Catholic Relief Services (CRS), operating out of Cameroon, confined its programming to health-related issues, citing safety concerns for staff and partners. There continued to be allegations from CRS, Reporters Without Borders, and the Center for Rural Development that NGO representatives visiting Malabo have had their movements, calls, e-mails, and faxes monitored.

Section 5 Discrimination, Societal Abuses, and Trafficking in Persons

The Constitution prohibits all forms of discrimination; however, both governmental and societal discrimination against women and ethnic minorities continued.


Domestic and other societal violence against women, particularly wife beating, was common. The public beating of wives was forbidden by government decree; however, violence in the home generally was tolerated. The Government did not prosecute perpetrators of domestic violence, except for one ongoing case concerning a government official who allegedly shot and killed his wife during the year.

Prostitution is illegal; however, the massive influx of unaccompanied foreign men in the petroleum sector contributed to an increasing prevalence of prostitution. During periodic crackdowns, police arrested prostitutes but allowed their clients--generally expatriates--to go free.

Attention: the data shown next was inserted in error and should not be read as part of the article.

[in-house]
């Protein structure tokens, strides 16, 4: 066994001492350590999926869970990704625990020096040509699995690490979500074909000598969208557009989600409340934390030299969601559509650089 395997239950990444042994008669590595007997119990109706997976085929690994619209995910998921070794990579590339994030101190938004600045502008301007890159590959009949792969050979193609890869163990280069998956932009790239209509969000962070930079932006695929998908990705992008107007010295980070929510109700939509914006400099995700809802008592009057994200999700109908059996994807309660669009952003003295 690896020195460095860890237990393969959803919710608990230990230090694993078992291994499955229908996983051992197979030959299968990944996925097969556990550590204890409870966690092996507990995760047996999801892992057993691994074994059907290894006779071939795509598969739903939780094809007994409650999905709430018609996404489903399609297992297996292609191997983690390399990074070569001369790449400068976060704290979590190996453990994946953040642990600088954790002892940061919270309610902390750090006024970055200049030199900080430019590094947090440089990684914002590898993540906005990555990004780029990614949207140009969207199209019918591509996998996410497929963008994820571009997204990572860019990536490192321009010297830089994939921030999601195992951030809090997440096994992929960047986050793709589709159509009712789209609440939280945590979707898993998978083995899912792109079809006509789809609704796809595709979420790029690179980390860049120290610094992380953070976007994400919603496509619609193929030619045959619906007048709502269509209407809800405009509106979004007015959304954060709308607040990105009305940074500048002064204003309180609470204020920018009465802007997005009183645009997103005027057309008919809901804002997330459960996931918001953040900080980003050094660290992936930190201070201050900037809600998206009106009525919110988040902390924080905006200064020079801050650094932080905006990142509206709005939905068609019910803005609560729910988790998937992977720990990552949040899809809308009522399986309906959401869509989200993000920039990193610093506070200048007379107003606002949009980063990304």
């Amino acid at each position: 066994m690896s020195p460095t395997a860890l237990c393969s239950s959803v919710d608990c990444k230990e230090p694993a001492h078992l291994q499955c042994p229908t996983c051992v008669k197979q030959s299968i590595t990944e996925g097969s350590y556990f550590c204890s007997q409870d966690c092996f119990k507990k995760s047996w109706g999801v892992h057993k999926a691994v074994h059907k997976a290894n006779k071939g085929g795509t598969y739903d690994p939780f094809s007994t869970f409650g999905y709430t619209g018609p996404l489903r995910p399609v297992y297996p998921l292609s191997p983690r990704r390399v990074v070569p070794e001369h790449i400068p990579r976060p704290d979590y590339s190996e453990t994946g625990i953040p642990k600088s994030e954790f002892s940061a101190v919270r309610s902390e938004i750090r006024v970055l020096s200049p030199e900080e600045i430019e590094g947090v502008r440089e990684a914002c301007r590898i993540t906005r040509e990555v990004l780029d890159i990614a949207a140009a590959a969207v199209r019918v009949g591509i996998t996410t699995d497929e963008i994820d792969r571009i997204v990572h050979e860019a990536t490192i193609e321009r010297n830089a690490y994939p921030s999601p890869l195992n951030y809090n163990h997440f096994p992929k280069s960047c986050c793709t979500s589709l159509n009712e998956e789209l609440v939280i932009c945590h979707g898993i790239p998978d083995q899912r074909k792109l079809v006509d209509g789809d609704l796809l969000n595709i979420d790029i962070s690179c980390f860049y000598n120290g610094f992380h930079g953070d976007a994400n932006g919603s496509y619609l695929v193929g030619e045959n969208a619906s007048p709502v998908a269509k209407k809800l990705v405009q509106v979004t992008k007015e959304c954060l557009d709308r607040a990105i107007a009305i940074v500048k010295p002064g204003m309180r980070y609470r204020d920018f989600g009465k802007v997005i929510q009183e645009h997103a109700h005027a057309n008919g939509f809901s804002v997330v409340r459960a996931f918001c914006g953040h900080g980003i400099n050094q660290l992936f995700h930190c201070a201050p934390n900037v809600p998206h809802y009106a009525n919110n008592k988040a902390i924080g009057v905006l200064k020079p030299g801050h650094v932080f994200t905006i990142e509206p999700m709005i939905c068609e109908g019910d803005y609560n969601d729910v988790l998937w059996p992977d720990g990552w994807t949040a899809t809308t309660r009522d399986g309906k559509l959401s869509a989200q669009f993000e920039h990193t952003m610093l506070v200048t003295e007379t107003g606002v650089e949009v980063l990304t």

Although the Constitution provides for equal rights, women largely were confined by custom to traditional roles, particularly in agriculture. Polygyny, which was widespread, contributed to women's secondary status, as did limited educational opportunity.

There was no discrimination against women in formal inheritance and family law; however, in the Fang, Ndowe, and Bisio cultures, primogeniture was practiced. Because women become members of their husband's family upon marriage, they usually were not accorded inheritance rights. When the husband dies, a widow either remains with his family in a dependent, marginalized position, or she returns the dowry and leaves with nothing.

For an estimated 90 percent of women, including virtually all ethnic groups except the Bubi, tradition dictates that if a marriage is dissolved, the wife (or her father or brother) must return the dowry given to her family by the bridegroom at the time of marriage. Tradition also dictates that if a girl's family accepts a dowry from a man, she must then marry him, regardless of her wishes. If the marriage does not take place, the family is required by tradition to return the dowry, and failure to pay the debt can result in the imprisonment of the bride or a family member. The law protects women from imprisonment for not repaying the dowry following divorce; however, in practice, many divorced women faced intense family pressure to repay the dowry. If a marriage dissolves, the husband also automatically receives custody of all children born after the marriage, while the wife maintains custody of all her children born prior to the marriage.

According to the law, women have the right to buy and sell property and goods; however, in practice, the male-dominated society permitted few women access to sufficient funds to engage in more than petty trading or to purchase real property beyond a garden plot or modest home.